One Third Of Drivers Risk Catastrophic Engine Damage
Photo by Alex McCarthy on Unsplash
One third of drivers would ignore a red oil warning light and risk blowing up their engines – according to the AA.
An AA survey of 12,598 drivers in late July revealed that only three in 10 (30%) would stop immediately if the oil pressure light came on, while another third (33%) would have driven on to a place of safety before switching off the engine. Continuing to drive a vehicle with an oil pressure light illuminated can lead to catastrophic engine damage which often results in an eye-watering garage bill.
A matter of seconds is the difference between an oil top-up and a badly damaged engine, often resulting in a four-figure bill and can also leave you stranded at the roadside – or worse if driving on a ‘smart’ motorway.
Oil level warning lights (often confused with oil pressure lights), illuminate when an oil top-up is required – these are usually amber instead of red, and mean the vehicle can be driven until a top-up can take place, however, one in 10 respondents said they would stop immediately if this light came on.
Similarly, one in four (24%) of respondents said they would continue to drive with a coolant temperature warning light illuminated until they found somewhere safe to stop, while a further 25% said they would wait until the light came on, before checking what it meant. Like an engine oil pressure light, driving with a coolant temperature light on can lead to major engine damage and time off the road, in addition to a large bill.
Last year, the AA, the UK’s largest driving organisation, attended more than 17,000 vehicles where the driver had cited a dashboard warning light as the reason for their callout. On average, nine out of 10 of these vehicles were driven away, with one in ten of those only needing some reassurance on what the light referred to – for these drivers, a little research could have saved them the time and inconvenience of reporting a ‘breakdown’.
As more features are added to modern cars, the list of dashboard warning symbols will grow. Knowing what’s what, when it comes to dash symbols and warning lights, can leave you better prepared if one of the lights or symbols suddenly illuminates when driving.
Red light spells disaster
A red warning light normally means immediate action is required and ignoring it can lead to vehicle damage and leave you stranded.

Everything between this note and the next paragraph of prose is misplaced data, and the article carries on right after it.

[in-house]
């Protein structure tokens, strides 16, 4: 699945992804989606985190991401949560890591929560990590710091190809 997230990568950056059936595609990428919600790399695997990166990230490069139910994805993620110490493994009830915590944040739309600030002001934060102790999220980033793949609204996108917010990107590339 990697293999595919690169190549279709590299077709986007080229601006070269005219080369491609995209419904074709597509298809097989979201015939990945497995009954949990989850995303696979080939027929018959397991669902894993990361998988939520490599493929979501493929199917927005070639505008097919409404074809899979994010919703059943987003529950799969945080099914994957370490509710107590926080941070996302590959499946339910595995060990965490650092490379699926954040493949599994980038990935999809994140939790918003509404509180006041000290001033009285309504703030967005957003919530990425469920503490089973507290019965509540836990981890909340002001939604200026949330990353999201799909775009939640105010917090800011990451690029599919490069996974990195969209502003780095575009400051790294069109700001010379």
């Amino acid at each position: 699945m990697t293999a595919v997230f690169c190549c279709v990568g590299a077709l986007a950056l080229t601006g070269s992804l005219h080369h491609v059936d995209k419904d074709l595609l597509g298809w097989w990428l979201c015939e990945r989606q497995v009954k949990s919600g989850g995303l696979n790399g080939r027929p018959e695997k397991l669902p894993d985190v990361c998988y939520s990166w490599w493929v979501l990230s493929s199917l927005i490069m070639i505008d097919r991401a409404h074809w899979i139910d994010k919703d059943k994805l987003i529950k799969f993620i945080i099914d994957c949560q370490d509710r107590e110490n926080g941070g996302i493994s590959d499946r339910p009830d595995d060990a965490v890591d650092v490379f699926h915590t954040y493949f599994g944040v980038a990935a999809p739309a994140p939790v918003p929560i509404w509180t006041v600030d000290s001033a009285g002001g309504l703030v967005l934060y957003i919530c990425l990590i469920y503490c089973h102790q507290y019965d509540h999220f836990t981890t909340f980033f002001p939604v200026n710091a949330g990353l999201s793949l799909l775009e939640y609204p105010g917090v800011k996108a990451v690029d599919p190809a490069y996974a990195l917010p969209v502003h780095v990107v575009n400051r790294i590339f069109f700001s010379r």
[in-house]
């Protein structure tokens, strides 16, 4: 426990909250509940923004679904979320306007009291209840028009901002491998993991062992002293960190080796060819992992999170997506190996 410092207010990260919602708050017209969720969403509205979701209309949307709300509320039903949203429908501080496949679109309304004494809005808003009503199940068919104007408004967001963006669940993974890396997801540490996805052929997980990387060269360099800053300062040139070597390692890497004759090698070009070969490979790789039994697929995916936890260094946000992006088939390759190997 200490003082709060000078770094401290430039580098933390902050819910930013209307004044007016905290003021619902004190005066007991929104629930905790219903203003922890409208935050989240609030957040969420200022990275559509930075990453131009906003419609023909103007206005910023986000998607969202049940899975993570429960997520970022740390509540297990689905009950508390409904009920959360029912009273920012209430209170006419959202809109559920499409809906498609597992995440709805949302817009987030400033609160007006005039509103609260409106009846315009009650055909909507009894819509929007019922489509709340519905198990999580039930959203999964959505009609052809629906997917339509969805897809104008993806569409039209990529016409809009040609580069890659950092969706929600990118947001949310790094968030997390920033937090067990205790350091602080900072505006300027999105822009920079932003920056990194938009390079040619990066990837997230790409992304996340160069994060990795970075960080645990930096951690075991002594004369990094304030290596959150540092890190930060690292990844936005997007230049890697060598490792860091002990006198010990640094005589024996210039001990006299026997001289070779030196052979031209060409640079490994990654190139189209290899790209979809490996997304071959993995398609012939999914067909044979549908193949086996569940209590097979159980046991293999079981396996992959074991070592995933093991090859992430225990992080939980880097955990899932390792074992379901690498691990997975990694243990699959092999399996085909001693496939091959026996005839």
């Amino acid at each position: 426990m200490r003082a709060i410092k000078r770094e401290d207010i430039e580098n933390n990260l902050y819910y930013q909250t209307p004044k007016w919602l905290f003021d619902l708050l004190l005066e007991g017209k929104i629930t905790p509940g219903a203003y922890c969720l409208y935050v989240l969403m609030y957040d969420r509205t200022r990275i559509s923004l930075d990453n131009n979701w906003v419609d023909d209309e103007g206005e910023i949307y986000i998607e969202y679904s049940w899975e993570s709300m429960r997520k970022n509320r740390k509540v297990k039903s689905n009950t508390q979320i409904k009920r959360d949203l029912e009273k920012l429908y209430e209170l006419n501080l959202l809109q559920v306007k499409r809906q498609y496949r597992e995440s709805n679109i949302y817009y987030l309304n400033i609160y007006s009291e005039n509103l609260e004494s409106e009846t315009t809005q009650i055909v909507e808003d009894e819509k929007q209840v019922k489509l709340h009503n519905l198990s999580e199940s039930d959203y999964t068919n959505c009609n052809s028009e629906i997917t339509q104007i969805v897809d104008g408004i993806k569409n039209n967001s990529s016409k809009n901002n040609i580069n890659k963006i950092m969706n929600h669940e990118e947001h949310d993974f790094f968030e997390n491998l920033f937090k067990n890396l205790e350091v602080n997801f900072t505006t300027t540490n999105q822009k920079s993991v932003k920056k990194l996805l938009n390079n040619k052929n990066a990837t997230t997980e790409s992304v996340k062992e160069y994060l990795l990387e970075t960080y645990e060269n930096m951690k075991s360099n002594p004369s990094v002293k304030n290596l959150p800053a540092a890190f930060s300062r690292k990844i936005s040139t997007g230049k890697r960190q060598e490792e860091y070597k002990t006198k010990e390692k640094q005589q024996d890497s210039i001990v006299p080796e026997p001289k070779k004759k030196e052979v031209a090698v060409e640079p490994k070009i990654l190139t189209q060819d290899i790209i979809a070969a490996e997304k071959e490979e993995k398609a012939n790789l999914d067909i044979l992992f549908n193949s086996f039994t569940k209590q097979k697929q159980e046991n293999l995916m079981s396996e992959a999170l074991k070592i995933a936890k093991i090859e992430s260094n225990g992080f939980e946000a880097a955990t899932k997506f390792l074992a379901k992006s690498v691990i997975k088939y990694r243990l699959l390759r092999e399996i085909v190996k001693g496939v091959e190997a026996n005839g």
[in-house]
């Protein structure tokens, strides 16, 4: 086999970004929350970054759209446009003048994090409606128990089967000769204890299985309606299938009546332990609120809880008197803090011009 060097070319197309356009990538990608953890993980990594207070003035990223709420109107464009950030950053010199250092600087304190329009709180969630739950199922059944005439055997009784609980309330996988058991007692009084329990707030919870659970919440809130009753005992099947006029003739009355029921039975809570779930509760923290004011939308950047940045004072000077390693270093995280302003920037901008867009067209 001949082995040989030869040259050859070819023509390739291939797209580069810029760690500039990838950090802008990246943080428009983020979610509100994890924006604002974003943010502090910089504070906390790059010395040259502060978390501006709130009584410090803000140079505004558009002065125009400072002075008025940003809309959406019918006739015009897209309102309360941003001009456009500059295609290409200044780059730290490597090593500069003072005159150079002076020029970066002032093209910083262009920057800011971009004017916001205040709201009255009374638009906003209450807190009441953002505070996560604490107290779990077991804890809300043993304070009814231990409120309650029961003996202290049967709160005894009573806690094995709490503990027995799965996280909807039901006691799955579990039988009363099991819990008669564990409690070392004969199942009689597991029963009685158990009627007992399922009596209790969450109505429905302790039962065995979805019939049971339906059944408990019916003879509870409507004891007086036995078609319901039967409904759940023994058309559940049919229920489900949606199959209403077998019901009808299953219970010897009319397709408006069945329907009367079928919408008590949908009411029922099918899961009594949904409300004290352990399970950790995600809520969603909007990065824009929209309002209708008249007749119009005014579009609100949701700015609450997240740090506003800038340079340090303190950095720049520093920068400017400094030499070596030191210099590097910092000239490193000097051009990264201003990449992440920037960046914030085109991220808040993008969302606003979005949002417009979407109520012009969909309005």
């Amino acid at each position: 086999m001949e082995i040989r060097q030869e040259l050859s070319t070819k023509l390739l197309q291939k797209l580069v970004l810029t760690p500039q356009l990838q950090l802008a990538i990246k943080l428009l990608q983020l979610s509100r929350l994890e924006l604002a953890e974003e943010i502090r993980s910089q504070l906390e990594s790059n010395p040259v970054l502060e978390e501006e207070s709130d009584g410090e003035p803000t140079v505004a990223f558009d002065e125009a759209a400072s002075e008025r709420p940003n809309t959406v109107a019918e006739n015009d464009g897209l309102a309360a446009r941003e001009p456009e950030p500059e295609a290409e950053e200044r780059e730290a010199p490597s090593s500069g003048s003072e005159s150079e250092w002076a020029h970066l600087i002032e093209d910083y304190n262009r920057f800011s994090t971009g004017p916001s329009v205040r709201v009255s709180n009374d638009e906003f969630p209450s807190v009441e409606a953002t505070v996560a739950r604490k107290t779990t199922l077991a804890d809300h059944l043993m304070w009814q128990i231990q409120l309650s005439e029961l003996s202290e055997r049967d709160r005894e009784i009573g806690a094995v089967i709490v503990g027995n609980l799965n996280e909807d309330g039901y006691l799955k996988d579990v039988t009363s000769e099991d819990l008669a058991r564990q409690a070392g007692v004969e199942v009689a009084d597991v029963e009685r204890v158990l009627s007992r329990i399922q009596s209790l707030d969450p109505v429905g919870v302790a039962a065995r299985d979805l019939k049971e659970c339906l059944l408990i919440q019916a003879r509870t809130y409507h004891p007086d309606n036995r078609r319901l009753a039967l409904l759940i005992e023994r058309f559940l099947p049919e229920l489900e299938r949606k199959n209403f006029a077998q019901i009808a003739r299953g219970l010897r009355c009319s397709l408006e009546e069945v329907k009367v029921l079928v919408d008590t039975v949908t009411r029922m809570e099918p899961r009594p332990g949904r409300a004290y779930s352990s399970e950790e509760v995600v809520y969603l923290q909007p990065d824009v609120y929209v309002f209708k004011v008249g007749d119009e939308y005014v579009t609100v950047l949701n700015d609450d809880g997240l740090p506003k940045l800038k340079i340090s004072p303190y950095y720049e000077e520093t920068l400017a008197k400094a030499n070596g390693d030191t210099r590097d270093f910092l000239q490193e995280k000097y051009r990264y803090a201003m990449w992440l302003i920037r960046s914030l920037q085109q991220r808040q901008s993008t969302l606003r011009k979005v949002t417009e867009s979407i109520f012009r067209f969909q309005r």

An amber or orange warning light signifies a vehicle fault but usually means that it’s safe to drive to a garage for further checks. That said, a flashing amber engine management light (EML), signifies an engine misfire – meaning that the vehicle will need to be switched off as soon as possible to prevent damage to the vehicle’s catalytic converter or diesel particulate filter (DPF), reinforcing the need for drivers to familiarise themselves with the meaning of warning lights.
The same survey revealed that only a third (32%) of respondents said that they would recognise a charging system warning light (this is normally a battery symbol) and would get to a place of safety before stopping if it came on. This warning light refers to a battery charging or alternator fault, but as most alternators are belt driven, it doesn’t necessarily mean that the alternator is broken and could indicate a broken fan belt or belt pulley system issue, so it’s important to stop the car and switch off as soon as possible to prevent possible engine damage or electrical issues.
Tony Rich, former AA patrol of the year, said:
”With the sheer amount of information and warning symbols available on many modern dashboards, it’s ok to feel daunted. Learning what the main warnings lights and symbols mean before you actually need to know, can ease the strain if they come on when driving.
“Trying to access information on warning lights if you’re in a rush, or when flustered, can lead to confusion around what the warning means. For example, knowing the difference between a light telling you that an oil change is due rather than the engine’s oil pressure being critically low can save you waiting at the roadside for help to arrive, as much as it can save you a costly trip to the garage. There is lots of information available online or on the free AA breakdown app and within your vehicle's handbook (if available).
“Carrying out regular vehicle checks such as oil and coolant levels and tyre pressures and condition can also give you an indication of faults that may be developing, meaning these can be fixed before the need for a warning light to spoil your day.”